29 may 2019

Further inaction on climate change is simply not an option

Leaders must come to the UN summit in September armed with solutions as well as speeches

Antonio Guterres, Financlal Times, May 29, 2019

[4C Note: Antonio Guterres is Secretary General of the United Nations, which gives to this op-ed a special significance. Since copying whole articles from the Financial Times violates their copyright rules, we reproduce just a portion of this one below. The first part of Mr. Guterres’s opinion piece recounts a visit to the Pacific island nation of Tuvalu, now threatened with extinction by rapid sea level increase. The Secretary General describes the impact of climate change in Tuvalu, where no ground is more than five meters above sea level, as “heartbreaking”, and the prevailing state of mind as “perpetual anxiety about inundation by the relentlessly rising seas just steps away.” He then describes the larger picture:]

Make no mistake: it is not just Tuvalu, or small islands, or the Pacific at stake. It is the whole planet. What is happening to these countries is a sign of what is in store for the rest of us. People all over the world are starting to feel the impacts of the climate emergency — and these will only worsen.

In Tuvalu, I met children who, though young, are already fearful for their future and are relying on my generation to secure it. As secretary-general of the UN, I have many battles. But as a grandfather, the struggle against climate change is the fight of my life.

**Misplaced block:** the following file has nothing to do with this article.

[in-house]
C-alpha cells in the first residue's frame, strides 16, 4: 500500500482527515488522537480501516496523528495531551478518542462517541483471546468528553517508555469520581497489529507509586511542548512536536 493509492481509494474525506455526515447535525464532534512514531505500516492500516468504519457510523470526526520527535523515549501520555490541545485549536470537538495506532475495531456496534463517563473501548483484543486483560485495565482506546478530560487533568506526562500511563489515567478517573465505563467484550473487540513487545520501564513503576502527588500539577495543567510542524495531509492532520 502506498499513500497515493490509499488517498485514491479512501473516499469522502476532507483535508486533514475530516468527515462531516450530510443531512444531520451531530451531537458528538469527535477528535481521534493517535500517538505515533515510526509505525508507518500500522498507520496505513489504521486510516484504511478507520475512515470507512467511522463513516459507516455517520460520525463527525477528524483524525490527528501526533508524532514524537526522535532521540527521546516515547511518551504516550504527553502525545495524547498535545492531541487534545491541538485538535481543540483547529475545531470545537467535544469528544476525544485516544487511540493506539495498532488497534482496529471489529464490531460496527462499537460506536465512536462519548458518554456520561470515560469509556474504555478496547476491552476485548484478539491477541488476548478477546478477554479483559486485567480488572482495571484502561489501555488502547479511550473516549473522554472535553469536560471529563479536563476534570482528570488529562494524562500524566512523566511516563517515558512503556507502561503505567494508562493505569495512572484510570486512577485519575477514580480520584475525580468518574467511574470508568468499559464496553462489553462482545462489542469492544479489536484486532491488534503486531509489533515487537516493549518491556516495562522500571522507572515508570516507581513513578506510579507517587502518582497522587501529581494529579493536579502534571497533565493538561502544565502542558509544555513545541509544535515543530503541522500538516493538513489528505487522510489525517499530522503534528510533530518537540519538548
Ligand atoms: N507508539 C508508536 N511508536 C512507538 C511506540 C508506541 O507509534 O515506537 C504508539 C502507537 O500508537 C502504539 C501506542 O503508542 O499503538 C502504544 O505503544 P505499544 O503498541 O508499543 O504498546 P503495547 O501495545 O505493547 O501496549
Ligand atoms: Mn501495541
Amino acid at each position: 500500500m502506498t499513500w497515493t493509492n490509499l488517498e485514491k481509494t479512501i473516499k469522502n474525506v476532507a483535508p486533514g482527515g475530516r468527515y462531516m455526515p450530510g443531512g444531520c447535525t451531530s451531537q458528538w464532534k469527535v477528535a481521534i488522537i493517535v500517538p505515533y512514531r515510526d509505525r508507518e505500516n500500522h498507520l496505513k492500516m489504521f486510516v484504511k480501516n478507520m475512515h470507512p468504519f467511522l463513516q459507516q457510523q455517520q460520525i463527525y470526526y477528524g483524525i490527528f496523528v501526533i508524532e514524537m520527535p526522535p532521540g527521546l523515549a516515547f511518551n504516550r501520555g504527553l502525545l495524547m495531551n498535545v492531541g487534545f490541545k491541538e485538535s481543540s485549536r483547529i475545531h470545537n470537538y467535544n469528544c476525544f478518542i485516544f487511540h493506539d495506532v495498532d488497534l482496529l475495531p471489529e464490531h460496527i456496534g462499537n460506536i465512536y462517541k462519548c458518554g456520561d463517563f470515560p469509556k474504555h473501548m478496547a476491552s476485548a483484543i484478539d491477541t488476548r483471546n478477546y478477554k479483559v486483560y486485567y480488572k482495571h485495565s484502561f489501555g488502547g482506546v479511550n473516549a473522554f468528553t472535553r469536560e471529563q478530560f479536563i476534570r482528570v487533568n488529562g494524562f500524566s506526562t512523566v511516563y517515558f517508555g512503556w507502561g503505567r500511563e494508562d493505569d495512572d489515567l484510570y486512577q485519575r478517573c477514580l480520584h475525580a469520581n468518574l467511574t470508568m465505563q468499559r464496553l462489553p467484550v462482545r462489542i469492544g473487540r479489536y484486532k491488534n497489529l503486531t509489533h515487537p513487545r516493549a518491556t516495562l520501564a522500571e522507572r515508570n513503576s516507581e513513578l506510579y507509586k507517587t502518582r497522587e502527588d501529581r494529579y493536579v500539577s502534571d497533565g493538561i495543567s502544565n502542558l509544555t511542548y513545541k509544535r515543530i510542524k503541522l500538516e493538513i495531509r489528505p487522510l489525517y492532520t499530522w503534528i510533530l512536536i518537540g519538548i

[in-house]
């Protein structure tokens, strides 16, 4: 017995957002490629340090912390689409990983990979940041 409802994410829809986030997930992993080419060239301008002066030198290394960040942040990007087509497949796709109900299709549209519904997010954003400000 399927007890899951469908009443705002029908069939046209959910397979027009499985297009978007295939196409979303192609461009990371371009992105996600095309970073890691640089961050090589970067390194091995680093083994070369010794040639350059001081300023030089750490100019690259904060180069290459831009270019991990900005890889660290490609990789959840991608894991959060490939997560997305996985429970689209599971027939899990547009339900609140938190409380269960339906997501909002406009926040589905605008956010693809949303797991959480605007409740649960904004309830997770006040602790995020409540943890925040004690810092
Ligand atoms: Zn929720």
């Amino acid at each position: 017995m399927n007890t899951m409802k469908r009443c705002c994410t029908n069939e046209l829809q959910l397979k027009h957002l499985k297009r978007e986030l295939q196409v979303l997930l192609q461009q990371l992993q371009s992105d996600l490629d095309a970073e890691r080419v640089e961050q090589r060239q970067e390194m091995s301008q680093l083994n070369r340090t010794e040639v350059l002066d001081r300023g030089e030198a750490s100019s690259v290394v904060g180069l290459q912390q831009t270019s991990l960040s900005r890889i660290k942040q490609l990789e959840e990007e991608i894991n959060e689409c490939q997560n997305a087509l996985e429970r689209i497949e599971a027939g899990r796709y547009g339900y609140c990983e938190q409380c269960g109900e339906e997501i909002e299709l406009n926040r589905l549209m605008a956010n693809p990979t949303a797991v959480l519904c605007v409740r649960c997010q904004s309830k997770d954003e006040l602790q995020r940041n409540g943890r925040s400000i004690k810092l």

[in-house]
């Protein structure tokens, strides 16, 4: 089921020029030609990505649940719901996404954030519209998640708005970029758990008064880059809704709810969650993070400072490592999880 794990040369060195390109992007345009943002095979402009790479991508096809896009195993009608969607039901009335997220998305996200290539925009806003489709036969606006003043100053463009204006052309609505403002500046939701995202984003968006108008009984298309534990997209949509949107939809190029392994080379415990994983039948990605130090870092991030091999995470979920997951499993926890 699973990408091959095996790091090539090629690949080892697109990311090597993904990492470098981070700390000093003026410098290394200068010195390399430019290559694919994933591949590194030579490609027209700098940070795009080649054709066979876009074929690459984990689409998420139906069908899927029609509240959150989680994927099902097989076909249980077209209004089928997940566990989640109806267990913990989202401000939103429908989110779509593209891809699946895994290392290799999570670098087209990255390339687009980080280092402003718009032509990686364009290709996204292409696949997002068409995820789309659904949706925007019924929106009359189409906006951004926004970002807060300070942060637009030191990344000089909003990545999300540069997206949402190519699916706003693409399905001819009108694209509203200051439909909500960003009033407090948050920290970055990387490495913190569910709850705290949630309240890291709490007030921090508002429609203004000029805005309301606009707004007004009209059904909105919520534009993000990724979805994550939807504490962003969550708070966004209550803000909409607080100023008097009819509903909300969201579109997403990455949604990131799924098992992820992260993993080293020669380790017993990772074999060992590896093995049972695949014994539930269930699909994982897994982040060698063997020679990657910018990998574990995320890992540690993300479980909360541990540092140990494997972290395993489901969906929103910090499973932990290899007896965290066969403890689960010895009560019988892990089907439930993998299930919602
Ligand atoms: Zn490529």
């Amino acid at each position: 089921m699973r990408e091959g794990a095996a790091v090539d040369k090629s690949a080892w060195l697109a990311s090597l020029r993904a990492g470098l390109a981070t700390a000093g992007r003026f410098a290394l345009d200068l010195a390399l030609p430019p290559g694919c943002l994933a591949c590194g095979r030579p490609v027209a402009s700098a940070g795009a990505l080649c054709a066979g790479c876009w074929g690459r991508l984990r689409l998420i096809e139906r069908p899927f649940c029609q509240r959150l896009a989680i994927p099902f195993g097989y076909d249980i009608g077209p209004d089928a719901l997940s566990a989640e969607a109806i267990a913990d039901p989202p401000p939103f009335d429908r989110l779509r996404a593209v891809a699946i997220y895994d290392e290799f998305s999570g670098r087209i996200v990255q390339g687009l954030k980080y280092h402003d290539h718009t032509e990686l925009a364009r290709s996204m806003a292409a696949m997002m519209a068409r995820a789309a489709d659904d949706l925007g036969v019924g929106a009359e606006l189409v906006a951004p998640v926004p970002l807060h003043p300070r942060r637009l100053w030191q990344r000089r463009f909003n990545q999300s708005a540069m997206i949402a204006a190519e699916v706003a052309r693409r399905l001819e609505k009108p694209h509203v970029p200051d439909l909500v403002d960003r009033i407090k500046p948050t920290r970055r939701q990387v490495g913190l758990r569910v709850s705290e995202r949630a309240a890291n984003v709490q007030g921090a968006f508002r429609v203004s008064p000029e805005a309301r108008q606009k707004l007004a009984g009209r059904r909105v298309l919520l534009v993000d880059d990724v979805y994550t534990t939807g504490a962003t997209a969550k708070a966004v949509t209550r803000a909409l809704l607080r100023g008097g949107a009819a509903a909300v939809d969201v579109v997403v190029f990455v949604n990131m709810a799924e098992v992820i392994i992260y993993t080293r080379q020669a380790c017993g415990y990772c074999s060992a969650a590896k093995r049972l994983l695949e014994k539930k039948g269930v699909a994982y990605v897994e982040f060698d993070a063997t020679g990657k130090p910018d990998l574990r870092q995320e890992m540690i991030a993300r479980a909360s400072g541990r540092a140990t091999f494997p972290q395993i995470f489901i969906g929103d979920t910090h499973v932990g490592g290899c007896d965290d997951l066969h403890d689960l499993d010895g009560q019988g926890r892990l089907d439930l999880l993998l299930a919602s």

Unfortunately, it is one we are not winning. If we are to prevail, then we must find the political will to take transformative measures. We must acknowledge the moral authority of the Pacific nations, frontrunners in the race against the climate emergency. And we must find sustainable solutions, invest in renewable energies and increase resilience and adaptation.

It is essential that the goals laid out clearly by the scientific community are achieved: carbon neutrality by 2050 and limiting global warming to 1.5C by the end of the century.
My message to governments as the global community pursues those goals is clear, therefore. First, shift taxes from salaries to carbon. We should tax pollution, not people.

Second, stop subsidising fossil fuels. Taxpayers’ money should not be used to boost hurricanes, spread drought and heat waves, and melt glaciers.
Third, stop building new coal plants by 2020. We need a green economy, not a grey one.

What we need is a rapid and deep change in how we do business, generate power, build cities and feed the world. And the past decade has shown that we have the tools to tackle the climate crisis. We can save lives and property, breathe less polluted air, access cleaner water and protect biodiversity. Climate action could also yield a direct economic gain of $26tn, compared to business as usual, through to 2030, making it a cost-effective option.

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